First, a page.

D'Souza is especially drawn to Eve Ensler's The Vagina Monologues and the campaign for gay marriage, which he sees as epitomes of irreligiosity and antifamily liberal culture, anathema to the observant Muslim, he says, and rationale enough for the current terror campaign. (Actually, just the use of the word in the title of anything is probably all that he can take of that mysterious organ. That's why we need the word sublimation.)
Back to that Higher Plane. D'Souza blames the left for fostering a "decadent and depraved American culture that angers and repulses other societies--especially traditional and religious ones-- and by promoting, at home and abroad, an anti-American attitude that blames America for all the problems of the world." He's convinced that the left is now in cahoots with Islamic radicals to defeat Dubya's war on terror.
It's interesting to read that D'Souza is the Rishwain Research Scholar at the Hoover Institution at Stanford University. It's as if the Hoover was paying him not to do any research, so fatuous are his "insights." You can tell that he has no idea of our country's history in the Middle East, or much of anywhere else, for that matter. There's only his discomfort translated into moral outrage for the moral issues he hasn't bothered to understand.
Hmmm... this sounds familiar. Let's give him his own version of 72 virgins... adapted to those upright, all-American sensibilities.
Okay... let's give this guy what he must desire most: a Moral Date with Ann Coulter, during which he breaks out a bottle of Clairol and tenderly, delicately, touches up those dark roots of hers.
Sunday, February 04, 2007
"We no longer plan to pursue diplomacy in this Administration," declared Dick Cheney, as he packed Rice off on a commercial flight with her cartons of Thin Mints, and Do-Si-Dos. "However, in recognition of Condi's loyalty to the President, we have devised this mission for her. It's bound to spread American goodwill throughout the world and enable us to allocate more resources to the wars we will no doubt initiate."
President Bush added that the move would prove to America for once and for all that he was an environmental president, addressing the problem of global warming. "Condi's been burnin' up a lot of jet fuel, zippin' back and forth between all those photo opportunities. This'll bring real savins for the American people and for the environment."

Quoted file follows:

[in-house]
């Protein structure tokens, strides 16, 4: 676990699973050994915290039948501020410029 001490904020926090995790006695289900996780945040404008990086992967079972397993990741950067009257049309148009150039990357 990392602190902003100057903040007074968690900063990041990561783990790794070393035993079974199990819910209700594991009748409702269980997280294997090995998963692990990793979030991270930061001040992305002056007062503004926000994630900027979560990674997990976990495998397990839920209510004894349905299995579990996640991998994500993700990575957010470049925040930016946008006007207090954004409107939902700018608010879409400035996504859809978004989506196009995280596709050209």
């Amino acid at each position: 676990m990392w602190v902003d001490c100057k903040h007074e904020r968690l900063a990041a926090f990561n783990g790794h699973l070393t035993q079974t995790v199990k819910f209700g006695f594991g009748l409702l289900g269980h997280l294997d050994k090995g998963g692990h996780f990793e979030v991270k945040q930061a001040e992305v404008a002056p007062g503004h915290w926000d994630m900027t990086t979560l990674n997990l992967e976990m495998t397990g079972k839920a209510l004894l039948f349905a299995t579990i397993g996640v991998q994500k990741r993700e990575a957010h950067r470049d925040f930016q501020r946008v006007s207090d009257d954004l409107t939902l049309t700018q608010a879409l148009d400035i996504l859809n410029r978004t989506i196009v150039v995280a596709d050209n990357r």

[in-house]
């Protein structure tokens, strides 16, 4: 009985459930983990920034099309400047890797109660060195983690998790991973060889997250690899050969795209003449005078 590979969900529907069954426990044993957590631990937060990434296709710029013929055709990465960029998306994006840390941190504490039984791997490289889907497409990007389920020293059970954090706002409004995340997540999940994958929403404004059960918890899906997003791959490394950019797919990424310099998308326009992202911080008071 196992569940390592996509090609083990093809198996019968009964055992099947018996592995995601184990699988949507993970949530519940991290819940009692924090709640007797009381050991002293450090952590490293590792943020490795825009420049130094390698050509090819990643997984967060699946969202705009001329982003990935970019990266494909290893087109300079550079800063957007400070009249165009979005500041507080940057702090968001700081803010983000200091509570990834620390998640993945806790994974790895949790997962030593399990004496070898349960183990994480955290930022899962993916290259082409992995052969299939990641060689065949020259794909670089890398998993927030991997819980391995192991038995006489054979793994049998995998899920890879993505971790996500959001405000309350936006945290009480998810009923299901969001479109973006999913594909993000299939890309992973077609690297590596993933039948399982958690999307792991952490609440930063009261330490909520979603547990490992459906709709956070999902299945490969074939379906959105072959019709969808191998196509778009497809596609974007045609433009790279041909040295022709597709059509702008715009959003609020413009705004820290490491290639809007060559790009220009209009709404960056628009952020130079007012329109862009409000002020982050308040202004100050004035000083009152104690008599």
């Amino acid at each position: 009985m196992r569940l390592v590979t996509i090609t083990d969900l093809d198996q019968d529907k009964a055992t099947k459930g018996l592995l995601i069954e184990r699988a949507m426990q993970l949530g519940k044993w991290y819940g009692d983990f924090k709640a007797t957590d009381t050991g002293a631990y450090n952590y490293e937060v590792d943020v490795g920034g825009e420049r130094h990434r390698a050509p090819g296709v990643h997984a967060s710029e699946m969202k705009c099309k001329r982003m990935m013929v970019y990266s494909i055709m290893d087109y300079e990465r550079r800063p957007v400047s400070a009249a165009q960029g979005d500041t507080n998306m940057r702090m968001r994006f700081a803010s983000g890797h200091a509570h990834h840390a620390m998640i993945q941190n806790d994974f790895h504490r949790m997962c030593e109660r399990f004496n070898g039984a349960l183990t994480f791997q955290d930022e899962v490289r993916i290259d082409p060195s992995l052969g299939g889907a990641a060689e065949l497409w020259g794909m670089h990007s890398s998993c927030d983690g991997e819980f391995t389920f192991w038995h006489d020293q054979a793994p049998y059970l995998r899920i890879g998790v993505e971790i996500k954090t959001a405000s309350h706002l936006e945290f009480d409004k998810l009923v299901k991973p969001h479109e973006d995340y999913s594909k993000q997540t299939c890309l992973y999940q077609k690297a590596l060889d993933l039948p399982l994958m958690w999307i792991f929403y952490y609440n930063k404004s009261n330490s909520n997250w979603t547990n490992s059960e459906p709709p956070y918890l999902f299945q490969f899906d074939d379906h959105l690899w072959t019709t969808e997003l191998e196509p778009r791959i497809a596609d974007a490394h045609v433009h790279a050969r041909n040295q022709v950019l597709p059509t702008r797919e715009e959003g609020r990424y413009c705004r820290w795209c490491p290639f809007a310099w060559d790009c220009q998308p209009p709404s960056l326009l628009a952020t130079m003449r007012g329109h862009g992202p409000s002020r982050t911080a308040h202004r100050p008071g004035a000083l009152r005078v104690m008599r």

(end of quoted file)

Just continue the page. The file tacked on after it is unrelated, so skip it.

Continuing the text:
Rice seemed philosophical about her change of status. "He's the Decider," she acknowledged. "I'm already hard at work on developing the right marketing strategy for the Girl Scouts' many potential markets. I think that the Filipino market will respond strongly to the Tagalongs. The Iraqi people will no doubt line up for the Thanks-a-Lots, particularly as their own food supplies dwindle."
Rice detractors wasted no time in dubbing the half-time Secretary of State the Cookie Monster, but Rice herself remains upbeat. "I am only really concerned for the Pink Pony, who may lose interest in the trajectory of my career. She gets so skittish around large, crashing noises."
Thursday, February 01, 2007
I was eager to grasp those January columns as a sign that she'd simply been going through another rough phase of cancer treatment. Chemo is rough, and I desperately hoped that she'd just hit another bad patch. After all, there she was again, urging us to campaign against the latest escalation of troop levels.
I'd searched out her home address on Zabbasearch and resolved to tell her, while there was still time, how very much she meant to me. Then I held off, a little unsure of what, exactly, I would say. Saying 'I love you' to a stranger is in dubious taste, but I loved Molly. Last night I determined once again to write that note.
It wasn't to be. Molly Ivins, the freshest, loosest, laughable-est, most insightful voice in Texas and national politics, is gone. Just like that. Her legacy: keep raising hell, and make sure people know how much fun it is.
I remember the first Molly-book I read. The title said it all: Molly Ivins Can't Say That, Can She?
She could, she did, and we're better off for it.